It was close to midnight on February 9, 2017, when the Destination left its Alaskan harbor for the last time. The lights of Unalaska, the regional fishing hub, slowly faded into blackness as the vessel made its way out into the Bering Sea and cut a path north toward the Pribilof Islands, a tiny archipelago in middle of the vast emptiness between Alaska and Russia. The crew planned to drop off extra bait on Saint Paul, the northern island, before heading out to the crab grounds.
It was a trip everyone aboard had made dozens of times. The Destination’s captain, Jeff Hathaway, had been a crab fisherman for 40 years and probably spent as much time in the area between Unalaska and the Pribilofs as his own backyard. He usually drove most of the way, with the other five crew members taking shifts on wheel watch at night.
The wind was starting to pick up from the northeast as a cold front pushed down from the Arctic. Saint Paul sits 275 miles northwest of Unalaska—a day’s trip for a boat traveling at a steady clip. As the Destination headed that way, it was riding in the trough, broadside to the wind and waves, taking all the spray and weather on its starboard side. That, along with a full load of crab pots on its back deck, would have exaggerated the boat’s side-to-side roll. By the time dawn broke, the Destination’s course had taken it almost 100 miles from land. It was cold enough that nearby boats reported accumulating a thick layer of ice from freezing spray.
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At 1:30 p.m. on February 10, the vessel’s automated tracking system showed the Destination turning to the northeast, pointing its bow into the waves, and slowing down. Jogging, as it’s called, is a way to make a boat more stable. It’s common when the crew is out on deck or when there’s a problem, like loose chains on the pot stack. In winter, crabbers will sometimes jog as the crew breaks ice off the boat to keep it from getting top-heavy. But clearing any significant quantity of ice takes hours, and the Destination was back on its way in just 20 minutes.
The vessel kept a steady course until 10:10 p.m., when it slowed down and jogged for a second time. For 30 minutes, the Destination faced into the wind at a slow crawl until, as before, it continued on its way toward the islands. It was strange for the boat to jog twice in such quick succession, but if something was wrong, the crew didn’t radio anyone about it.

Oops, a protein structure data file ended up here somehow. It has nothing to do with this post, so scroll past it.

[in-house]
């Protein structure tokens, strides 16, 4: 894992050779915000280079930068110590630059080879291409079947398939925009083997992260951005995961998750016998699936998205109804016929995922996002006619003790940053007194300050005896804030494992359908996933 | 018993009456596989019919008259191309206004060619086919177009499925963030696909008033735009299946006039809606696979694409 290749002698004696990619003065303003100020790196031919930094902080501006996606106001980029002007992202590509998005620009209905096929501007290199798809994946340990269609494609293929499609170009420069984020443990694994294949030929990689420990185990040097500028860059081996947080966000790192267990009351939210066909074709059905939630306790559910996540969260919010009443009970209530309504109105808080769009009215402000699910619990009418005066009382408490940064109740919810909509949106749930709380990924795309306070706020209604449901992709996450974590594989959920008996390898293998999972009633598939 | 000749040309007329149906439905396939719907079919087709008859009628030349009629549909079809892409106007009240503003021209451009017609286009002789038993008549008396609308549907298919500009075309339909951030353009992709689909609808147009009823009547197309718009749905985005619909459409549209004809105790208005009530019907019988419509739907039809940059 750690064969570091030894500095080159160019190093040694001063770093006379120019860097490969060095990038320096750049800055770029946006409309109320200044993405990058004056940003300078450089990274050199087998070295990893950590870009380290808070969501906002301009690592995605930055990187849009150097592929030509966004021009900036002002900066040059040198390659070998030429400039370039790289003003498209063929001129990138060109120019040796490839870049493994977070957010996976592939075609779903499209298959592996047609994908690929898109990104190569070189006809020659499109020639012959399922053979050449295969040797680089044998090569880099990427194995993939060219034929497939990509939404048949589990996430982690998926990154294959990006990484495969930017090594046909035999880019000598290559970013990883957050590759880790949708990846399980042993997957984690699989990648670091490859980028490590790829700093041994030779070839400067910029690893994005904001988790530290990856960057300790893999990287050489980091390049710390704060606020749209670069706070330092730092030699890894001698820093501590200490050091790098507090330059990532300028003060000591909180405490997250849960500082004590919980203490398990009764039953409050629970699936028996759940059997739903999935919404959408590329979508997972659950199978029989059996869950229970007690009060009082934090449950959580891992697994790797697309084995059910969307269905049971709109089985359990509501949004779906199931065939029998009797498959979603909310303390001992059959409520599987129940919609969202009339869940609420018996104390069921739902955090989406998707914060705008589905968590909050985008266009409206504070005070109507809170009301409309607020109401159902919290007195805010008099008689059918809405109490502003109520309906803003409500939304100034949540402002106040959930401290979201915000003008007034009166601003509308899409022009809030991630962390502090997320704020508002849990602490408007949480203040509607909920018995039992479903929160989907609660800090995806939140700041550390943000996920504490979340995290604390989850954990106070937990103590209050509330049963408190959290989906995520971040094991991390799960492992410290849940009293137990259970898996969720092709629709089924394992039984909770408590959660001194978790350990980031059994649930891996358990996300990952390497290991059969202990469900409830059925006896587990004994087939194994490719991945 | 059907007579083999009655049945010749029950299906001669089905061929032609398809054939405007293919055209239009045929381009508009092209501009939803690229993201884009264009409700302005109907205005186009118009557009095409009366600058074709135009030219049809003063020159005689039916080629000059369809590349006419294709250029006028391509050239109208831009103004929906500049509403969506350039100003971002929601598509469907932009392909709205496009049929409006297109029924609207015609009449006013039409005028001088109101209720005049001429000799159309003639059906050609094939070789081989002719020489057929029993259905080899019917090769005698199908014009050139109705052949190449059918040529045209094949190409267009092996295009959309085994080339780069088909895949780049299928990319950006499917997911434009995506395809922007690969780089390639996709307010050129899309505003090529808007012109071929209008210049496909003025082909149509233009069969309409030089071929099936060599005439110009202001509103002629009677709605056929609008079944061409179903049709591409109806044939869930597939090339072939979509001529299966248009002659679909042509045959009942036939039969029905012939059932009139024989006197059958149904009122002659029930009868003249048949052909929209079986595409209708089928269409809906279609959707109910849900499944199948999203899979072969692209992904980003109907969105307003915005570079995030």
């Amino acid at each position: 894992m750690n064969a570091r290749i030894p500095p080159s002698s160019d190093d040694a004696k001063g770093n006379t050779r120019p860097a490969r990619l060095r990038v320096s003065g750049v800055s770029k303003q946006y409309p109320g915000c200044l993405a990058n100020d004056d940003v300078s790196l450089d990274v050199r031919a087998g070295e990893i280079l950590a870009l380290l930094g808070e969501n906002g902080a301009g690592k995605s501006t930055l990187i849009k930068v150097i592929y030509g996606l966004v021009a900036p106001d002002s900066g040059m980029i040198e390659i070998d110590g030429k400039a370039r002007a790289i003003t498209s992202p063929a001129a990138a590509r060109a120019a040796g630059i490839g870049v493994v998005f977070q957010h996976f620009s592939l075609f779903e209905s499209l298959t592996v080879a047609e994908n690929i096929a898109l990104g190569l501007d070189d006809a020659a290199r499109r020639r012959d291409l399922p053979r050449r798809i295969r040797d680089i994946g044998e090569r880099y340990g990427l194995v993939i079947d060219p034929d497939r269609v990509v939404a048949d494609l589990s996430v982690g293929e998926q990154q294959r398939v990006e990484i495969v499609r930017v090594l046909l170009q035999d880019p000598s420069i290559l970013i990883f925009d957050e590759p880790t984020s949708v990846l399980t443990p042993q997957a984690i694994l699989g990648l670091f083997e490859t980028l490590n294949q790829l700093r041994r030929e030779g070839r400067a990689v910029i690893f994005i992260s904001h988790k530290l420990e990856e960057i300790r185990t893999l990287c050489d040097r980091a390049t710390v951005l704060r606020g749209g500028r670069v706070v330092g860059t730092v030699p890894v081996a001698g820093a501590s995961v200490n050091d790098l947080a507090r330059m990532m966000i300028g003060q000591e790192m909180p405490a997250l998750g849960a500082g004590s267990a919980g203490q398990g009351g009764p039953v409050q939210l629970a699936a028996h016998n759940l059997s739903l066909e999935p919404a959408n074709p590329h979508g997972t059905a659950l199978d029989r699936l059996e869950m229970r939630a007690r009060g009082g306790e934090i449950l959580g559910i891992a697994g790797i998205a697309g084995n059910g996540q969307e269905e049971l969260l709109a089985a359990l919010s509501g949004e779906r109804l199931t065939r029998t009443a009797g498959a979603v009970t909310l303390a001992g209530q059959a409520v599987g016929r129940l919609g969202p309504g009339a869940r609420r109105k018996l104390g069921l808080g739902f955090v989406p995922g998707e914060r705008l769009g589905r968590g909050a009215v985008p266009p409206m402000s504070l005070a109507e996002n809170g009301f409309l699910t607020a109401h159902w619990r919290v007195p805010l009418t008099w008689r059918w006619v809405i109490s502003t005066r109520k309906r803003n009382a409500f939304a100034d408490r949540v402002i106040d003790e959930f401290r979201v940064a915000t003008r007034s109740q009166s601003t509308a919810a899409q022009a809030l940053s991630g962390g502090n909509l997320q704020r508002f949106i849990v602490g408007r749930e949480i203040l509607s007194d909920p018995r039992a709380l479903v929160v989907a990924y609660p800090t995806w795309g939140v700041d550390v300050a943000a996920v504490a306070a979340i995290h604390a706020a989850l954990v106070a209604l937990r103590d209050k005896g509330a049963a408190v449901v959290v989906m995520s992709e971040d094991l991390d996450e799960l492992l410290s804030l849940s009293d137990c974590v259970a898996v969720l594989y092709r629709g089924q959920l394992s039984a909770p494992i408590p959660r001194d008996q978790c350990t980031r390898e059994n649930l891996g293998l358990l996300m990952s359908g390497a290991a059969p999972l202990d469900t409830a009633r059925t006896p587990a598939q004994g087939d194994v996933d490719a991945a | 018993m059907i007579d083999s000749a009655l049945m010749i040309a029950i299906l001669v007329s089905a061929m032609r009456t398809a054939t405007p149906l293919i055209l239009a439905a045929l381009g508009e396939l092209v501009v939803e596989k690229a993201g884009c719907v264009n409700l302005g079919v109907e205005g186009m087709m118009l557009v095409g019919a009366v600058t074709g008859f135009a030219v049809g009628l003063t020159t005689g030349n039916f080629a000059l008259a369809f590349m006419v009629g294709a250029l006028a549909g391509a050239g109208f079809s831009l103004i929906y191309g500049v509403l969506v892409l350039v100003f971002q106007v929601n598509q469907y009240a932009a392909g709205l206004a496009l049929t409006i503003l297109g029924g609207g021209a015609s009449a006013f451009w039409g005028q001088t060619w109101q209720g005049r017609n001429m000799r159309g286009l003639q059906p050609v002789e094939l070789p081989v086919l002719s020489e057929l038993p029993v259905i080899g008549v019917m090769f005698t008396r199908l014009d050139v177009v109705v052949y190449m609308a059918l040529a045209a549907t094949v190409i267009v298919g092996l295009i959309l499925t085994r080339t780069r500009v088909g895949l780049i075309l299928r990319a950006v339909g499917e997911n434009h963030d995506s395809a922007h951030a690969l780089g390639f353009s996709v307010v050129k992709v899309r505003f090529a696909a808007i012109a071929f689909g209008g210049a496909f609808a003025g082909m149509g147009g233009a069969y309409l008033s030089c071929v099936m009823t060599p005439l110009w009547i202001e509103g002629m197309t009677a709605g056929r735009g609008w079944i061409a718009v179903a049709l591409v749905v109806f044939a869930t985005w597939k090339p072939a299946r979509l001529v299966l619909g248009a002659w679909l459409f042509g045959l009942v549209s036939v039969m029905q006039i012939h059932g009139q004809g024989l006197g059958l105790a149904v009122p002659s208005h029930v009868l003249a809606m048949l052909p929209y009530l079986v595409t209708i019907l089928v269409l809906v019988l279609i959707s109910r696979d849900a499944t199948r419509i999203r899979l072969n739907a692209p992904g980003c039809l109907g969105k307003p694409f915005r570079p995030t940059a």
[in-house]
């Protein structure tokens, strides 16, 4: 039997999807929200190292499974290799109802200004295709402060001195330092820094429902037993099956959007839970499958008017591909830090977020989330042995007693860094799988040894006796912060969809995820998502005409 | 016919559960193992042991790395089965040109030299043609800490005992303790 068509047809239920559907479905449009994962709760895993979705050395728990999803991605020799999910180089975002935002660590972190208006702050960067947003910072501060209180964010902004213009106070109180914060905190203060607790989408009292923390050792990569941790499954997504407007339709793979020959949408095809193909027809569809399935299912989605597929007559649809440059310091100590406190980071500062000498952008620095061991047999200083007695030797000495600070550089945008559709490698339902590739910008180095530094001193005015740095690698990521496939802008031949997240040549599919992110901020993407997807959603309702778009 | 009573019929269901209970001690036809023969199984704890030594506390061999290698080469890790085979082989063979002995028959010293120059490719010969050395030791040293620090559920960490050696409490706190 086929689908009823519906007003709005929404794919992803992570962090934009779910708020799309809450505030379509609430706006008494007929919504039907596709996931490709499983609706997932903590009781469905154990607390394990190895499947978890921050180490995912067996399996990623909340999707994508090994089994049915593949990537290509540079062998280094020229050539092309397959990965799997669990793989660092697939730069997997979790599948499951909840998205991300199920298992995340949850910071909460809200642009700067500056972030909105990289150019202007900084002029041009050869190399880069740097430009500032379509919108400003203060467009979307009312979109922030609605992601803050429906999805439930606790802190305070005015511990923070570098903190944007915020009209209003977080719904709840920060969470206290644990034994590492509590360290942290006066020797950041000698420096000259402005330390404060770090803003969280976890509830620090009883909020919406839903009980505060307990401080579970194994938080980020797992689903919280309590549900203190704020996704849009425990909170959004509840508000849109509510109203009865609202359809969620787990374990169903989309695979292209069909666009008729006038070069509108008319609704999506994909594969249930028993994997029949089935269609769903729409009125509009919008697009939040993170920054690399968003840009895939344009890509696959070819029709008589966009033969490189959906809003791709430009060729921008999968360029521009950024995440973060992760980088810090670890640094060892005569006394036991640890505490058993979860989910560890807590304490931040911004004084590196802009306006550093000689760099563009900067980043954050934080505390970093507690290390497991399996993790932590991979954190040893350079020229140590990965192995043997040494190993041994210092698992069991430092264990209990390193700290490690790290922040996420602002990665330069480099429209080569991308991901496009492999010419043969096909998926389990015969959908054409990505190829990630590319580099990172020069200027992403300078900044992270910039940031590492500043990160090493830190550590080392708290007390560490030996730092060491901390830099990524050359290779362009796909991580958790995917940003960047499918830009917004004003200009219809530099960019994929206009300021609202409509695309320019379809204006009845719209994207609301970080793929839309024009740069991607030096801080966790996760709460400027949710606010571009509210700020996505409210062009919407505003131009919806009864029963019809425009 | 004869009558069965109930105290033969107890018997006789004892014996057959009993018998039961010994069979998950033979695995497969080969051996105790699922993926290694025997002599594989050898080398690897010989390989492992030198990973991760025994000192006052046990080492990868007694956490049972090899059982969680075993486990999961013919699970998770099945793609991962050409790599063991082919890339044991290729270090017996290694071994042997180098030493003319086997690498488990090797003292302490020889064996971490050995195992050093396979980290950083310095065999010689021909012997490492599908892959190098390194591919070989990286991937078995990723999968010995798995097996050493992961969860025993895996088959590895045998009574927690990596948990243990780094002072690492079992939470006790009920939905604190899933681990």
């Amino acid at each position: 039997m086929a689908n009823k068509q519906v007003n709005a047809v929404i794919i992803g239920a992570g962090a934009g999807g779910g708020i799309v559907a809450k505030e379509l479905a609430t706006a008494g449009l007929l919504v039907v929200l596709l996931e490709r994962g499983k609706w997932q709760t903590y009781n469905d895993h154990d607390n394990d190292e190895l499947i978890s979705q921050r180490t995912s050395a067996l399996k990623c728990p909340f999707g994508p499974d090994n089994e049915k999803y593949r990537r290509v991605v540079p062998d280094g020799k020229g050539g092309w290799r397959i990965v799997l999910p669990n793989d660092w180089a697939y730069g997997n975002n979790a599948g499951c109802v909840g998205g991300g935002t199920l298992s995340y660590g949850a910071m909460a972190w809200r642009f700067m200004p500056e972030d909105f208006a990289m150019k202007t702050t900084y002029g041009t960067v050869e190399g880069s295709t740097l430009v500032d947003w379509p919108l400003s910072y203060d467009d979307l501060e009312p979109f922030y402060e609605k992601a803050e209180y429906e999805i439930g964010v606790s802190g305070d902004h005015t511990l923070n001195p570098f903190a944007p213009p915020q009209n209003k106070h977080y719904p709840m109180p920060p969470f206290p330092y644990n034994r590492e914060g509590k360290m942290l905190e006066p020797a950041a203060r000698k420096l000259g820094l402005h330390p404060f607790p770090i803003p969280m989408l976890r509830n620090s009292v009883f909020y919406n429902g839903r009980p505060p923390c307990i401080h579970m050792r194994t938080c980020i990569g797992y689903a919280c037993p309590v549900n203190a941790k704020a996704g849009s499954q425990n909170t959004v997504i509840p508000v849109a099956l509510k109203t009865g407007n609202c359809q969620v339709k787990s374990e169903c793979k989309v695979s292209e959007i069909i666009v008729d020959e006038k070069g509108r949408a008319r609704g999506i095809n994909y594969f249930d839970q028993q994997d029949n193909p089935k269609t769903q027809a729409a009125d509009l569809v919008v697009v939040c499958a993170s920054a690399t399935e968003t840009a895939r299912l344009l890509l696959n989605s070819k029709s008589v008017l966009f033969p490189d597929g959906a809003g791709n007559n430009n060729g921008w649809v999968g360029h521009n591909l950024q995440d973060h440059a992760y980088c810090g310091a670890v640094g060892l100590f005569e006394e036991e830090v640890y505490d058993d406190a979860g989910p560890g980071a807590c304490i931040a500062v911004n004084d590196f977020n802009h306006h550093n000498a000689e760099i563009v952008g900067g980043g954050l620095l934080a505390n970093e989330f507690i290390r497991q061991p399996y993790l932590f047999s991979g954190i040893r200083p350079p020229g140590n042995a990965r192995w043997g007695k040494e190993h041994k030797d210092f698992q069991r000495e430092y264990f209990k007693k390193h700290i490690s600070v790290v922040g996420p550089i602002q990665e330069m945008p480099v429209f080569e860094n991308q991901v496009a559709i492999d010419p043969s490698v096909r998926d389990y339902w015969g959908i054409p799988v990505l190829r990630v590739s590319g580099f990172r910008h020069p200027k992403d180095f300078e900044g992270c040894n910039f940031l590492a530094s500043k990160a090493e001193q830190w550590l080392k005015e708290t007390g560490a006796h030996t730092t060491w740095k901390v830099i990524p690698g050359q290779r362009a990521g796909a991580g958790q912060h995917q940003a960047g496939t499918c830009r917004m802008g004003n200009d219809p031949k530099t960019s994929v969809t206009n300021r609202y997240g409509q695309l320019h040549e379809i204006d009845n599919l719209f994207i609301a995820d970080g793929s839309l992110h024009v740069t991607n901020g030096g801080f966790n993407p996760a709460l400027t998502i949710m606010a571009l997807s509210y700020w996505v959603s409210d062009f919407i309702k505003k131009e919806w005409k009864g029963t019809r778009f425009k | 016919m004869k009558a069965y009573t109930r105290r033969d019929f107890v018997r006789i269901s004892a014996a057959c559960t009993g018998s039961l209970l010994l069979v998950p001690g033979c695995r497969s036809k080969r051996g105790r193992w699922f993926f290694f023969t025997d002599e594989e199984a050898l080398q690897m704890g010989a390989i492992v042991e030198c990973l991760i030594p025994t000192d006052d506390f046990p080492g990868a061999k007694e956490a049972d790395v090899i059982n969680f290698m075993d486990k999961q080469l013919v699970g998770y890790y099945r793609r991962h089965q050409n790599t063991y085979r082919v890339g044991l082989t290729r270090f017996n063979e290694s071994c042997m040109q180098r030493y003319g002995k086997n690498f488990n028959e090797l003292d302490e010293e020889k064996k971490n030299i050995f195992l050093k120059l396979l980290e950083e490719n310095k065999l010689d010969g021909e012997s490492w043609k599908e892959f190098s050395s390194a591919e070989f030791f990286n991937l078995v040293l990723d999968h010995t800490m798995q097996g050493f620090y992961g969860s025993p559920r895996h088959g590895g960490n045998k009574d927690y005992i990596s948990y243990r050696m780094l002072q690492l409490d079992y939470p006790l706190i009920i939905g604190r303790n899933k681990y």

Around 5 a.m. on February 11, the vessel reached the southern tip of Saint George Island, the southernmost of the Pribilofs. It would have been impossible to see the island in the dark, but the wind and seas would have calmed in its lee. In rough weather, boats often shelter behind the island, but the Destination didn’t stop. An hour later, it was back in the open ocean, maintaining its northwesterly course toward the processing plant on Saint Paul. The boat was on track to arrive around 8 a.m.
The Destination had just barely cleared the island when it slowed down and turned to the northeast, once again jogging into the waves. For two minutes, the vessel continued traveling in a straight line at three knots. Then, at 6:12, the bow abruptly swung hard to starboard, pointing the boat almost due east. Even though it was moving slowly by then, the sudden change in direction would likely have caused it to pitch to one side. That jolt would have been the first sign for most of the crew that something was seriously wrong—at that hour, almost everyone would still be sleeping below deck.
For the next two minutes, the Destination continued to spin, tracing a 270-degree arc, until the bow was facing due west—out toward the empty sea.
If anyone was in the wheelhouse at that moment, it would have been abundantly clear that disaster was imminent. Boats aren’t meant to spin like that. But there was no mayday.
Then, at 6:14 a.m., the Destination’s tracking system stopped transmitting.
The Bering Sea has a well-deserved reputation as a dangerous place. One author called it “where the sea breaks its back”—a nod to the massive storms that regularly churn across the region, bringing hurricane-force winds and multistory waves. It’s also the most productive fishing grounds in the United States, with boats hauling in more than a $1 billion worth of seafood every year. The most famous of those harvests is crab, which has been dramatized in the reality television series Deadliest Catch.